In addition to creating alerts and a quick response time, you should focus on providing your social following with value. As I mentioned above, great ways of doing this is through incentives.
Some companies do this better than others do; however, one example that I can’t get enough of is from Domino’s Pizza UK. A couple years ago, Domino’s UK produced a campaign called “Superfans”, which provided their most loyal customers with promo codes and free offers. To make things even better, Domino’s showed the users where they ranked among other users of the page and gave better prizes and rankings to those who interacted and shared the most content from Domino’s UK.
How great is it to have your customers competing to provide your business with free word of mouth marketing?
Own the First Page
Managing your social presence isn’t the only tactic. If you want to have a rounded approach reputation management, you are going to want to own the first page of search results for key reputation keywords, such as your name, your name plus reviews and your name plus complaints.
Remember how I said to log negative results in the first step? This is where you put that to use. Over and over I hear the question “how can I get rid of this result?” Well, the truth is, unless you own the site, you can’t; however, there is a loop hole provided by Matt Cutts at Google. Cutts said:
Instead [of removing results], you can try to reduce its visibility in the search results by proactively publishing useful, positive information about yourself or your business. If you can get stuff that you want people to see to outperform the stuff you don’t want them to see, you’ll be able to reduce the amount of harm that that negative or embarrassing content can do to your reputation.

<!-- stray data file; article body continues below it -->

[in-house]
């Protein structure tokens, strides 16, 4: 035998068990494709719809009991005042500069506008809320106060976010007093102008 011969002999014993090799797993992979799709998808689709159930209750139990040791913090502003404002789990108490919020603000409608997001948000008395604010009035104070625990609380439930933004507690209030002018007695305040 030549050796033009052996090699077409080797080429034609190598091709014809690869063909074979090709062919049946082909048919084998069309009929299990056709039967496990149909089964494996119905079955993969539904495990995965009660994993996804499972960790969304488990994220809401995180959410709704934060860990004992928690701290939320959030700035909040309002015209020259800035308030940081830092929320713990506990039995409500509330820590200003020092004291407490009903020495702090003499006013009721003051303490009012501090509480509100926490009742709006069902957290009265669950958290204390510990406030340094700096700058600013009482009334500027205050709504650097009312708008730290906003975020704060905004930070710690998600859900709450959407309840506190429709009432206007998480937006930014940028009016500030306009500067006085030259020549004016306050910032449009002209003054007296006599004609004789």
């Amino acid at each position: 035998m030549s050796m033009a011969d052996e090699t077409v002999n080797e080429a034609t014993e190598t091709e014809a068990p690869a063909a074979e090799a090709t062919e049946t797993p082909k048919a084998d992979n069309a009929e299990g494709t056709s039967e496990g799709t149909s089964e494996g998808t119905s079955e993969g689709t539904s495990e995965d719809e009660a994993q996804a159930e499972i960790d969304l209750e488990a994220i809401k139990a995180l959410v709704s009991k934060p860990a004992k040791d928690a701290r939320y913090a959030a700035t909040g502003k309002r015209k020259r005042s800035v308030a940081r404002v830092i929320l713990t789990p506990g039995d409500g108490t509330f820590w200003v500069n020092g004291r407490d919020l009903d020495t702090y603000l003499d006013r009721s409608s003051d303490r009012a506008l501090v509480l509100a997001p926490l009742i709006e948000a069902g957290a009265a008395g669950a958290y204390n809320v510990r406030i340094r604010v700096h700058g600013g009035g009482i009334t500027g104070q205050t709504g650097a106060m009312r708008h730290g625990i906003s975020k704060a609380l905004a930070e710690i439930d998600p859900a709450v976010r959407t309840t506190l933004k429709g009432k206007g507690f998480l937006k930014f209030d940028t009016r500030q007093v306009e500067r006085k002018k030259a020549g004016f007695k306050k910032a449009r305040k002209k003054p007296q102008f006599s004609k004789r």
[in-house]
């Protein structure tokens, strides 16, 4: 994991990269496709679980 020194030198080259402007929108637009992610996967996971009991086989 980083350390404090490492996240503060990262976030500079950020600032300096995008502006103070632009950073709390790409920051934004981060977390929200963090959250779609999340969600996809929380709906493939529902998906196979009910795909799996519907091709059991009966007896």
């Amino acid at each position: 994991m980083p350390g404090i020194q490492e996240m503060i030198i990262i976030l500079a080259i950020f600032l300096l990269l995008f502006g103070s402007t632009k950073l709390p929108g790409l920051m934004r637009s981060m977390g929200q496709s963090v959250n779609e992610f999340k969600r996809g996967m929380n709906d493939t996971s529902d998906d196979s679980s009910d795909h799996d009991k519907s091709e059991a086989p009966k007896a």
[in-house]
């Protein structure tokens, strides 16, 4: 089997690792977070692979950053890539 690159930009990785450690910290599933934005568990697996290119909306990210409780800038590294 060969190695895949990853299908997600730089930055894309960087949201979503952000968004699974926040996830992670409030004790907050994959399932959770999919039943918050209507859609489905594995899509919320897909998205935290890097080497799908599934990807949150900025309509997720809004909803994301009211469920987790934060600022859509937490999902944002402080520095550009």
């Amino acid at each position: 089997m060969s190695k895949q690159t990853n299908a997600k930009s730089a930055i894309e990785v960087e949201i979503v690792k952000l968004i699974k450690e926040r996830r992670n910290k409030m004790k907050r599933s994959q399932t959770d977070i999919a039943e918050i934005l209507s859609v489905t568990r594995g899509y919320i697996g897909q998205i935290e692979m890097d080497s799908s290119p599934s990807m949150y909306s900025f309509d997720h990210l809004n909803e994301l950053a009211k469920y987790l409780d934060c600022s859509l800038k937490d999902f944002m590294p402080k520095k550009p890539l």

At first, it may seem wrong to hide results, but if you are dealing with a real crisis, you will change your mind fairly quick. You want to bump up your results and leave the negative ones in the dust. Like Cutts said, make news, publish new information that has a chance to rank over the rest. Once you get this content published, use basic SEO tactics and get links pointed to these properties to get them ranking above the rest.
In addition to that you can even take advantage of exact match domain names and buy your business’ name plus reviews. For example, Veterans United Home Loans hosts reviews on their user-friendly site Veterans United Reviews.com. This not only helps them in the SERPs, but helps their reputation as well.
Even if you have great social media skills, amazing SEO, a trustworthy product and compelling content, you still are going to have a disgruntled customer at some point. Whenever you receive a negative comment, post, tweet or Facebook post, handle it with speed and concern. You don’t want to let these fester. Remember that 12-hour window? The quicker you respond, the higher your chances are for resolving the situation and possibly getting a brand advocate out of the ordeal.
Even if you can’t make a person happy, do your best to show good faith so other potential customers see you are willing to connect with individuals and rectify problems.
Your online reputation will never be spotless, that’s just a fact of business; however, you can still be proactive to keep the negative comments down and help lessen or prevent PR disasters.